I’d never seen Etiènne happier or more at ease. These were his people, this was his profession, his vocation, and he was living the dream. And because he was happy, I was happy. Because he was safe, I could relax completely. And I was having fun, learning things and gaining skills I never thought I’d need, as well as using a few I’d learned during my degree but hadn’t exploited until this trip.
When the weather wasn’t foul, we hung out on the deck. If it rained, we came inside to the saloon. We didn’t drink too much because we needed to be alert the next day and didn’t want to be out of it should a problem arise during the night. But a lot of cheap wine was drunk during the trips, and a lot of gossip exchanged. Also, a lot of songs were sung, often badly, though a few of the people who came onboard at different times had very nice voices. I certainly didn’t, and Etiènne was, at best, passable in a crowd, but Christian and his mate, Julien, played decent guitar, so we had some fun musical evenings.
But eventually we came to the end of the final run, and as had apparently become traditional for Etiènne, he insisted on setting foot on his principality to be. Landing at Cap de l’Espoir was tricky, and only possible in the dinghy from the larger boat. We motored to a tiny sandy cove, moored up, and jumped ashore with backpacks full of food and wine, and material to made a campfire.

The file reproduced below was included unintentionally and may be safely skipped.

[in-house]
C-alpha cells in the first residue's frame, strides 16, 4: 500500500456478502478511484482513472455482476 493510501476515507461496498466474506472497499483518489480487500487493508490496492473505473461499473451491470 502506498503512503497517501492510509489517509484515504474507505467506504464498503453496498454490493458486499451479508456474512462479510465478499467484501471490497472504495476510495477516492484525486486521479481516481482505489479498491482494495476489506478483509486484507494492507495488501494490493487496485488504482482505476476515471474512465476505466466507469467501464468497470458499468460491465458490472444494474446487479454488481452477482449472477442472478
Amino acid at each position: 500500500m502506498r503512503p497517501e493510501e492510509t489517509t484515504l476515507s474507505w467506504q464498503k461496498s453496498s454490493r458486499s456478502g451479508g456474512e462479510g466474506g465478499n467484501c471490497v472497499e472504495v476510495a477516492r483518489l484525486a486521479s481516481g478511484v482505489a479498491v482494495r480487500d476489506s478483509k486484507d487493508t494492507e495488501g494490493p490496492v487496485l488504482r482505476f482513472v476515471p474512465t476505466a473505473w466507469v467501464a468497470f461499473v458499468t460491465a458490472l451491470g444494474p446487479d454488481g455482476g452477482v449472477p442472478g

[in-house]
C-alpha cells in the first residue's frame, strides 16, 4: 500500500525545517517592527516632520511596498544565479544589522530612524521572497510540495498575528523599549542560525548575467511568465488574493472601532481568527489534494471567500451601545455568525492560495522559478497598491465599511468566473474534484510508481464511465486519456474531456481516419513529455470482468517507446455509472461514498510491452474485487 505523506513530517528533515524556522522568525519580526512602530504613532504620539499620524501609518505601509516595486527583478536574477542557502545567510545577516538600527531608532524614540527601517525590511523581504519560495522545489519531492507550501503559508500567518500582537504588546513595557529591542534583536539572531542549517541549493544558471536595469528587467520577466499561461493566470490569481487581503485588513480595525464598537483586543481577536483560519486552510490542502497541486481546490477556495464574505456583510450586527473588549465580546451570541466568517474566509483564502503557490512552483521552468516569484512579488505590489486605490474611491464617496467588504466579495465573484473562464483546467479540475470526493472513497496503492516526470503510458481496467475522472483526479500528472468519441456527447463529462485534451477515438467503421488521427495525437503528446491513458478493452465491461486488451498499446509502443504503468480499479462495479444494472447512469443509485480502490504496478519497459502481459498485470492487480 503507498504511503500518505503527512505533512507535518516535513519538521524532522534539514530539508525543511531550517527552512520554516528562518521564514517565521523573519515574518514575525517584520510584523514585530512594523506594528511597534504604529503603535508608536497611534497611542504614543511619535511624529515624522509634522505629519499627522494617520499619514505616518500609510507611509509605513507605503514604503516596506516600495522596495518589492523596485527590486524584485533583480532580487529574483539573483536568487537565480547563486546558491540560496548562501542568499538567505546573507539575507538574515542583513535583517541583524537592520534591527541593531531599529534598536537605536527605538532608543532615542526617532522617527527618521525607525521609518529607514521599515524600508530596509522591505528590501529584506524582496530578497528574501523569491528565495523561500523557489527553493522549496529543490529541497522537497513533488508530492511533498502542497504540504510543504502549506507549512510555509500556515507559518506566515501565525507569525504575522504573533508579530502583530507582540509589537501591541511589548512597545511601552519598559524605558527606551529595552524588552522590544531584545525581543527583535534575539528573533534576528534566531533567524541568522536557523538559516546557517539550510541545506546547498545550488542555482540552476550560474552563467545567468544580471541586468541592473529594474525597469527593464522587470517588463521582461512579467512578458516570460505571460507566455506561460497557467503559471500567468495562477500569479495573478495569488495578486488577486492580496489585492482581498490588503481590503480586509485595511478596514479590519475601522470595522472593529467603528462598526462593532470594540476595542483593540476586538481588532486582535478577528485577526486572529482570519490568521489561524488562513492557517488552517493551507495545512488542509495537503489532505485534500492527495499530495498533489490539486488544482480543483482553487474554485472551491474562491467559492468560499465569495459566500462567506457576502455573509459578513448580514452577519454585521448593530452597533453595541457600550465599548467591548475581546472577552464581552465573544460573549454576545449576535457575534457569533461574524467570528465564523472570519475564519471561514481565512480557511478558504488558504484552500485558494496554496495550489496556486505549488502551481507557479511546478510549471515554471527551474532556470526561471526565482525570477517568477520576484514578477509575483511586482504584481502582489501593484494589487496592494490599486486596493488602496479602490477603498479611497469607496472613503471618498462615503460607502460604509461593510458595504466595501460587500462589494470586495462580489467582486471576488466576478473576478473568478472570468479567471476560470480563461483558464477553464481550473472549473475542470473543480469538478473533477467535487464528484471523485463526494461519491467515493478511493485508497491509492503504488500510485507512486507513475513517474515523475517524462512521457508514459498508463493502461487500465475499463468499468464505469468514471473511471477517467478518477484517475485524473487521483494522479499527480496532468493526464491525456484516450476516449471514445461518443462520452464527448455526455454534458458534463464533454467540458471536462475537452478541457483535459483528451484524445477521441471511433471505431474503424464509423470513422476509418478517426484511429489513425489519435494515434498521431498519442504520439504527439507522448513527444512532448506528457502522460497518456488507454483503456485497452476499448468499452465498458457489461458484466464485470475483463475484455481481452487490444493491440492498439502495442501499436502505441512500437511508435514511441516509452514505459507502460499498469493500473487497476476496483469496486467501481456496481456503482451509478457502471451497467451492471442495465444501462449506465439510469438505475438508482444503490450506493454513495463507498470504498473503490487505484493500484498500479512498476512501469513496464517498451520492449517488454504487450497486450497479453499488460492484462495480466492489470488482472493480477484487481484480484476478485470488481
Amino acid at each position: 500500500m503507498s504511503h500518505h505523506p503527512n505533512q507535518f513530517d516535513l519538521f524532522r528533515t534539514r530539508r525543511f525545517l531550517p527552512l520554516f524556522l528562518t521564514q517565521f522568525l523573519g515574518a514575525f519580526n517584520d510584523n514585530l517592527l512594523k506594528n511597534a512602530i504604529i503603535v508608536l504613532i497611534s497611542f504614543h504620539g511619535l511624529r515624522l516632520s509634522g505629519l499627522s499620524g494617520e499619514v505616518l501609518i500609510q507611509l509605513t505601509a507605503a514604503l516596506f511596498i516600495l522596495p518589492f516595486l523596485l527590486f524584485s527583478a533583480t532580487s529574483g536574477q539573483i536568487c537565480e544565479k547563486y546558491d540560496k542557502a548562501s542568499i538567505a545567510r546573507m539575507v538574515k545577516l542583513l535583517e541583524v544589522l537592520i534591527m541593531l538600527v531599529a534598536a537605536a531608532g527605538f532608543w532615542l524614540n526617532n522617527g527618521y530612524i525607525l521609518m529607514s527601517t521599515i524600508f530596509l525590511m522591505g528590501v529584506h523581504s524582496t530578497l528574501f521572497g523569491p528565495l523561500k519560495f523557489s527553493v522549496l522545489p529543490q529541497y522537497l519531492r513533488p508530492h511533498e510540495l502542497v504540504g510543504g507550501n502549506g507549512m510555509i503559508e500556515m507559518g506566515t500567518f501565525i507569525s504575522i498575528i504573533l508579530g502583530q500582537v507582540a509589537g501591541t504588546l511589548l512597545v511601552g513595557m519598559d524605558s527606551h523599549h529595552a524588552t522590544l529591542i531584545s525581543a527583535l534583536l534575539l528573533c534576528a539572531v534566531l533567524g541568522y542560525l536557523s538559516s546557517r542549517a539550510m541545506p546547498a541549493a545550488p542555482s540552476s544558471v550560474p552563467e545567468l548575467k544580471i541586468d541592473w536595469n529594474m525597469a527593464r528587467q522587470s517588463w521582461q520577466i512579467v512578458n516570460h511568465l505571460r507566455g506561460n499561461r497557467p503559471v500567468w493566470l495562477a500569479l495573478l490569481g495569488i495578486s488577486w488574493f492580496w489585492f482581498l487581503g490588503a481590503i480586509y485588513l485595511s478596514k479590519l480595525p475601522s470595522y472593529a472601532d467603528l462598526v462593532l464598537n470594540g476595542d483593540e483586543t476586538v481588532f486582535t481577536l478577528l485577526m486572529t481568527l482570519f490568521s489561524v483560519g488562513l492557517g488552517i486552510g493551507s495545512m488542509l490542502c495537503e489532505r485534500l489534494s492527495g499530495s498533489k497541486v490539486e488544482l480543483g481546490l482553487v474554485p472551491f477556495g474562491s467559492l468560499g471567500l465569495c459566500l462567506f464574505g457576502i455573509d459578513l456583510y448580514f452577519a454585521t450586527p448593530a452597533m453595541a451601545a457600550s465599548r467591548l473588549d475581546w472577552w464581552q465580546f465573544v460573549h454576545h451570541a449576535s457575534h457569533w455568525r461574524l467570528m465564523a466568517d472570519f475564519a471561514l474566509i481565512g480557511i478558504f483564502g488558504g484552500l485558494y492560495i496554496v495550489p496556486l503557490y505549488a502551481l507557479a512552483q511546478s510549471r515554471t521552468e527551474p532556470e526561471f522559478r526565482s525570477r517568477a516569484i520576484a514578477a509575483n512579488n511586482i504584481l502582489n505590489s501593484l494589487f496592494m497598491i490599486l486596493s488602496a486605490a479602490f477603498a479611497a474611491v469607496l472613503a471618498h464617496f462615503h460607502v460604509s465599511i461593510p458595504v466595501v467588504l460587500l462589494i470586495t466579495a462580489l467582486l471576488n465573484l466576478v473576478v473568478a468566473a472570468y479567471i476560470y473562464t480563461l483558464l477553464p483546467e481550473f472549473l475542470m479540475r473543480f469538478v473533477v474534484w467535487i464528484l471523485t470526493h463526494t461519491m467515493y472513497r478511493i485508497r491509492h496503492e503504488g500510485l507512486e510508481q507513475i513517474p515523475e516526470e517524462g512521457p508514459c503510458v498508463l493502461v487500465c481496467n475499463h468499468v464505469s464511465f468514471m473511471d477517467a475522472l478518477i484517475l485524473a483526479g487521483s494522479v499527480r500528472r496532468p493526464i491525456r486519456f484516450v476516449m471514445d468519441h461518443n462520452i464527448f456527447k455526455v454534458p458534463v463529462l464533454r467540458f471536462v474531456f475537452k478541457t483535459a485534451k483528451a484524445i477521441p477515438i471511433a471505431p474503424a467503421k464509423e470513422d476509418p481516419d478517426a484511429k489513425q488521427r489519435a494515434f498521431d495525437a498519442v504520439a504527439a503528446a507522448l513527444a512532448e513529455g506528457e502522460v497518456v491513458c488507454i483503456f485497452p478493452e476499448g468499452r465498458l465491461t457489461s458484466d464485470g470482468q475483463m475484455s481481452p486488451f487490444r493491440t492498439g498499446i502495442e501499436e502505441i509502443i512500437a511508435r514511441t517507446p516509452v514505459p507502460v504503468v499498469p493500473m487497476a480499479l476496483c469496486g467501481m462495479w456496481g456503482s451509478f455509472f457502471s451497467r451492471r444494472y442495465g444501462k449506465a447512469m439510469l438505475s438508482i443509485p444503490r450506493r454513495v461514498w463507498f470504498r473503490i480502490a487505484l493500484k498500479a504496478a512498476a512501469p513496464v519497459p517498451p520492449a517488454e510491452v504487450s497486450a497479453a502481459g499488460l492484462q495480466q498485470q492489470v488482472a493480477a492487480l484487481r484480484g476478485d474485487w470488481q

Etiènne planted his feet firmly and declared, “Now you will all call me ‘Prince Etiènne Louis Donadieu’ and address me as ‘your highness’, peasants.”
Charles threw a wine bottle cap at him. “Bring on the tumbrels, mes enfants!”
“Traitor,” Etiènne grumbled, before coming to sit by my side. “Who’s got the food?”
We had three hours before we had to return. Christian had left two crew members on board L’Épervier, so he could come over and celebrate a very successful season with us. “I want to buy your boat,” Etiènne said. “And hire you all permanently. The Foundation could use you.”
Christian didn’t immediately object but pointed out that half the year, he went south to the Mediterranean which was very profitable for him. “I wouldn’t mind a permanent six-month booking though.”
“I’ll talk to the people in London about it. I don’t want to piddle around using other boats and other crews. You’re the best, and I want you.”
“Here, here,” Édouard said.
I didn’t say much that evening. I wanted to remember it all, store it in my mind as a time to think back on and know it was once possible to be completely at peace and happy. Because I had come to a decision which would probably mean I would never feel that way again for a long time. Better to cut things cleanly and in a civilised fashion, than reach a point where every day was a misery. Right now, and only for now, it was wonderful. But soon we returned to Paris, a renewed search for a suitable spouse, the whole petty business of the right heir of the right colour, and Etiènne would lose this happiness of golden time as much as I would.